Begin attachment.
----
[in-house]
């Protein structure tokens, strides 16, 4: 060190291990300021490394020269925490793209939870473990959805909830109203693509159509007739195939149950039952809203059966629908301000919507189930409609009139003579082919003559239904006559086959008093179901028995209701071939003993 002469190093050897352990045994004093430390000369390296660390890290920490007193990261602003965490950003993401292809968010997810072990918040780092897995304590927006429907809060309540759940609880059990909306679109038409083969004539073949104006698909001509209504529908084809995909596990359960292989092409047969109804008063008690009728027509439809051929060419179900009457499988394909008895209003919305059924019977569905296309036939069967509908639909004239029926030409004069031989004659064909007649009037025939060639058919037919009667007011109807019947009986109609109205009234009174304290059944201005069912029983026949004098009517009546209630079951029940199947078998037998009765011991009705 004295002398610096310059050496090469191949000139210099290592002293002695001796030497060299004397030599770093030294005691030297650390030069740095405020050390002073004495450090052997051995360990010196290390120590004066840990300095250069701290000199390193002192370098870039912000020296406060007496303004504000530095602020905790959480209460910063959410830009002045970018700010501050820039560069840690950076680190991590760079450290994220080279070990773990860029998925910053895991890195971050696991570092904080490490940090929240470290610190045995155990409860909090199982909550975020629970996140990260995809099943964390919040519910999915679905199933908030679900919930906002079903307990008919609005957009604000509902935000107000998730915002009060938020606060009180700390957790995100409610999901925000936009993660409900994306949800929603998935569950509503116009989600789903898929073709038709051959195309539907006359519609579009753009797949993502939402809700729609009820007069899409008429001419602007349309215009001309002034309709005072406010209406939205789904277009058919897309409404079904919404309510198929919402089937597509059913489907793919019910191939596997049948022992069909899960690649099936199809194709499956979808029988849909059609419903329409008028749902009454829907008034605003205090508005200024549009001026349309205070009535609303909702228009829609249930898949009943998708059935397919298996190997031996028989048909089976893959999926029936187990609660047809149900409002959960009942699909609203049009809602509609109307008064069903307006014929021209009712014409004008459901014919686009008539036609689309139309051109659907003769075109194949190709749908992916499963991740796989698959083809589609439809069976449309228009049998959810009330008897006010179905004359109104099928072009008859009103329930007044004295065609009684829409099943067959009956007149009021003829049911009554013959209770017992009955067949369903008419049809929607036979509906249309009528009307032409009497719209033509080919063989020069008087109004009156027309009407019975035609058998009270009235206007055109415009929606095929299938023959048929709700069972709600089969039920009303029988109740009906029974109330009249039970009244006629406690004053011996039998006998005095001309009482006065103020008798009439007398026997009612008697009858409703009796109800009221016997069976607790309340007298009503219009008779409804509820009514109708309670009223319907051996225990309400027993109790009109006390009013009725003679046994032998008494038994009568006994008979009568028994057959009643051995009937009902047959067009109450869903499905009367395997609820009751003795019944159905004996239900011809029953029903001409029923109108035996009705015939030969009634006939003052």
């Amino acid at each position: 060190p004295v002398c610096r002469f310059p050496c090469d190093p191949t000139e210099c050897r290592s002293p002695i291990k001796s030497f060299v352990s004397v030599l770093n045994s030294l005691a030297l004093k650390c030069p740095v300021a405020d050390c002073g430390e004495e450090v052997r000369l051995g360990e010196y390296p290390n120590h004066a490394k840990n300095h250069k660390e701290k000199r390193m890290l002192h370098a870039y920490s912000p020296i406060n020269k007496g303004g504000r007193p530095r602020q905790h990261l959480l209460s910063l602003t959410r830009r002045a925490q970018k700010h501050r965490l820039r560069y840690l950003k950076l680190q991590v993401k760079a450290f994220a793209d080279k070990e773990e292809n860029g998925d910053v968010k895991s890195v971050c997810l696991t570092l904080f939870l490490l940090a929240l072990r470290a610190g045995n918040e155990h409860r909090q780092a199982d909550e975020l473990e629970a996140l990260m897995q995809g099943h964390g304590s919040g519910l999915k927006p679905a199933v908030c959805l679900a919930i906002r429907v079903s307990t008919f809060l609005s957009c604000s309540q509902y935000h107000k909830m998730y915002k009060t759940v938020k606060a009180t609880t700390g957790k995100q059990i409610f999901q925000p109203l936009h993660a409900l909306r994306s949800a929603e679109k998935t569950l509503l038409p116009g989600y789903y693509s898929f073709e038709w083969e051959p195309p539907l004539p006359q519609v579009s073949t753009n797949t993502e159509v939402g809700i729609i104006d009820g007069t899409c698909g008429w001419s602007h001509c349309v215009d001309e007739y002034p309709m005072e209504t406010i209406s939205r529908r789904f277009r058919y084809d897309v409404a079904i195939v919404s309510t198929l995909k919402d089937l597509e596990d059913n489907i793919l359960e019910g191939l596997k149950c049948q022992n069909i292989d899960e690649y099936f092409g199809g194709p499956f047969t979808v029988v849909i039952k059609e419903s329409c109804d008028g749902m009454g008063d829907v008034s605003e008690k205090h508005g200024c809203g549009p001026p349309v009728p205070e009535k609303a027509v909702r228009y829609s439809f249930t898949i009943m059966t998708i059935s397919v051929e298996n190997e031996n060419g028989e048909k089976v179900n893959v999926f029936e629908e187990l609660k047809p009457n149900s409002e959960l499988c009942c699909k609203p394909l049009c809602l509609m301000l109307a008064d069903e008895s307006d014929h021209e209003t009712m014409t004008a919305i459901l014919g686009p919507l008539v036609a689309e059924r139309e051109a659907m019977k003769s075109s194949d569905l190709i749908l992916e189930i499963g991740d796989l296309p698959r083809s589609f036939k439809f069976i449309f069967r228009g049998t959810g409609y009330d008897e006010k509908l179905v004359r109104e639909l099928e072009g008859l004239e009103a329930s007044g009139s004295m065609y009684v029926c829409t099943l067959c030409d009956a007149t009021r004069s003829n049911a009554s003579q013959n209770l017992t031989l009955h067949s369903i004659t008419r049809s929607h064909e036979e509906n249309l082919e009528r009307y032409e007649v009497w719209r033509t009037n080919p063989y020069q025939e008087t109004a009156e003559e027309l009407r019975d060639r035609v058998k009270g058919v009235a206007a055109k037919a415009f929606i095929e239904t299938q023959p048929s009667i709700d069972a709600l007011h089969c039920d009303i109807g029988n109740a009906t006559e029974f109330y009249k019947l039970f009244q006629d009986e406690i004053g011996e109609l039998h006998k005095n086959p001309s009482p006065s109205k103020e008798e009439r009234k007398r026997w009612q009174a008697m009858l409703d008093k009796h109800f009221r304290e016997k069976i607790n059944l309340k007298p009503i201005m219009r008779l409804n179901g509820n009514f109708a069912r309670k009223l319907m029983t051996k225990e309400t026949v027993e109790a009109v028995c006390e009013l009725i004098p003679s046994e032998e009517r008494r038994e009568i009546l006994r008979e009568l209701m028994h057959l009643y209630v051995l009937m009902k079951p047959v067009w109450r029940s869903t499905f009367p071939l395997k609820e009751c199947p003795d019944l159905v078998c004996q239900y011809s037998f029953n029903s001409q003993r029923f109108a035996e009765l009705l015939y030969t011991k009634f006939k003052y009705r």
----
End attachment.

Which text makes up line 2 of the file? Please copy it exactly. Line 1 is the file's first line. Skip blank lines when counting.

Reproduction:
């Protein structure tokens, strides 16, 4: 060190291990300021490394020269925490793209939870473990959805909830109203693509159509007739195939149950039952809203059966629908301000919507189930409609009139003579082919003559239904006559086959008093179901028995209701071939003993 002469190093050897352990045994004093430390000369390296660390890290920490007193990261602003965490950003993401292809968010997810072990918040780092897995304590927006429907809060309540759940609880059990909306679109038409083969004539073949104006698909001509209504529908084809995909596990359960292989092409047969109804008063008690009728027509439809051929060419179900009457499988394909008895209003919305059924019977569905296309036939069967509908639909004239029926030409004069031989004659064909007649009037025939060639058919037919009667007011109807019947009986109609109205009234009174304290059944201005069912029983026949004098009517009546209630079951029940199947078998037998009765011991009705 004295002398610096310059050496090469191949000139210099290592002293002695001796030497060299004397030599770093030294005691030297650390030069740095405020050390002073004495450090052997051995360990010196290390120590004066840990300095250069701290000199390193002192370098870039912000020296406060007496303004504000530095602020905790959480209460910063959410830009002045970018700010501050820039560069840690950076680190991590760079450290994220080279070990773990860029998925910053895991890195971050696991570092904080490490940090929240470290610190045995155990409860909090199982909550975020629970996140990260995809099943964390919040519910999915679905199933908030679900919930906002079903307990008919609005957009604000509902935000107000998730915002009060938020606060009180700390957790995100409610999901925000936009993660409900994306949800929603998935569950509503116009989600789903898929073709038709051959195309539907006359519609579009753009797949993502939402809700729609009820007069899409008429001419602007349309215009001309002034309709005072406010209406939205789904277009058919897309409404079904919404309510198929919402089937597509059913489907793919019910191939596997049948022992069909899960690649099936199809194709499956979808029988849909059609419903329409008028749902009454829907008034605003205090508005200024549009001026349309205070009535609303909702228009829609249930898949009943998708059935397919298996190997031996028989048909089976893959999926029936187990609660047809149900409002959960009942699909609203049009809602509609109307008064069903307006014929021209009712014409004008459901014919686009008539036609689309139309051109659907003769075109194949190709749908992916499963991740796989698959083809589609439809069976449309228009049998959810009330008897006010179905004359109104099928072009008859009103329930007044004295065609009684829409099943067959009956007149009021003829049911009554013959209770017992009955067949369903008419049809929607036979509906249309009528009307032409009497719209033509080919063989020069008087109004009156027309009407019975035609058998009270009235206007055109415009929606095929299938023959048929709700069972709600089969039920009303029988109740009906029974109330009249039970009244006629406690004053011996039998006998005095001309009482006065103020008798009439007398026997009612008697009858409703009796109800009221016997069976607790309340007298009503219009008779409804509820009514109708309670009223319907051996225990309400027993109790009109006390009013009725003679046994032998008494038994009568006994008979009568028994057959009643051995009937009902047959067009109450869903499905009367395997609820009751003795019944159905004996239900011809029953029903001409029923109108035996009705015939030969009634006939003052």